TCS Daily


Celebrate Diversity

By Arnold Kling - May 19, 2003 12:00 AM

Every so often, someone on the left will fulminate, "Do you realize that the United States is the only major industrial country without national health care?" And I think to myself, "Ahh, diversity! Isn't it something to treasure?"

In fact, I long for more diversity. I would love to live in the only major industrial country that uses vouchers for school funding, private accounts for retirement savings, and catastrophic insurance for subsidized health care.

Break up the United States

We could achieve diversity by breaking the United States into two countries. One country could adopt economic and social policies that follow Milton Friedman. That is where I would want to live. The other country could adopt policies that follow Hillary Clinton, with socialized day care, health care, and so on. That is where most of my neighbors would want to live.

But nobody would have to move! In the age of the Internet, location does not have to be an issue. The regions of Hillaria and Miltonia could co-exist in physical space, but be separate virtual jurisdictions. We could have diversity without segregation.

Just as there are limits to the diversity that is possible between Maryland and Idaho, there would be limits to the diversity between Hillaria and Miltonia. We would have to share the cost of national defense. We would have to adopt a common policy on the environment. I do not see how we could have separate systems for regulating transportation and communications. Hillaria and Miltonia might disagree on all of these policies, but the only solution would appear to be compromise, just as we have today.

By splitting into the virtual regions of Miltonia and Hillaria, we could run a "natural experiment" to see how things work. Perhaps after ten or twenty years, we Miltonians will come around to the point of view that "It takes a village," and we will emigrate to Hillaria. Or perhaps the Hillarians will decide that "There is no free lunch" and move to Miltonia. Or it could turn out there will be self-selection, with each population happy to continue its policies.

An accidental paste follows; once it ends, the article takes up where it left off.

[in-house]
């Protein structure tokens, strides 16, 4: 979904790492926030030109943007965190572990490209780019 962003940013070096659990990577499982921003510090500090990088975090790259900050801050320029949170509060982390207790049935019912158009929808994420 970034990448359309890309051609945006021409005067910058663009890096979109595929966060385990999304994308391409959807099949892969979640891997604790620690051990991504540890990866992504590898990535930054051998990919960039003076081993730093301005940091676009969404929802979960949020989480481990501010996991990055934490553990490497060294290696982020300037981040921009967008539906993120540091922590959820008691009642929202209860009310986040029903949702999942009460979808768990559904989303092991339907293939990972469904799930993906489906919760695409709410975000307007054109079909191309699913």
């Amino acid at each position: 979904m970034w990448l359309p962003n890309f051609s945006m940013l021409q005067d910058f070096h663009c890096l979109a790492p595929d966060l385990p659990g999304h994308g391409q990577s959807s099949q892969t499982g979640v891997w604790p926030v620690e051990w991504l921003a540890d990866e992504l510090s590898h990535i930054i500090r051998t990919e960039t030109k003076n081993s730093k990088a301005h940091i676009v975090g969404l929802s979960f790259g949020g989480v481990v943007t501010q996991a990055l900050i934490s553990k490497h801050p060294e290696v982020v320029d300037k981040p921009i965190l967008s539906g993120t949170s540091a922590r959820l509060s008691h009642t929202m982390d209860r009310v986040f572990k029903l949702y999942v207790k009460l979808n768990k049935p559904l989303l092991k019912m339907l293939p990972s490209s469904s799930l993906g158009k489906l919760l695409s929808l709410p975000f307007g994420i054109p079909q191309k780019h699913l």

Diversity Beyond the United States

As a believer in diversity, it saddens me to see Europe moving toward uniformity. How can Europeans decry the spread of McDonald's but not the spread of bureaucracy and regulation? How can they argue for preserving separate languages but insist on a common currency? Surely, from the standpoint of trade, the language barrier is much more important. In fact, my advice to the Brits is that they should not adopt the euro until the European Union agrees to adopt English.

Of course, Great Britain also might wish to divide into two virtual regions. Perhaps the English free-marketers will join with their brethren in western Canada and the United States, in a sort of transnational Miltonia. The English socialists could merge with eastern Canada and Hillaria. They could adopt the euro. Maybe they'll all speak French.
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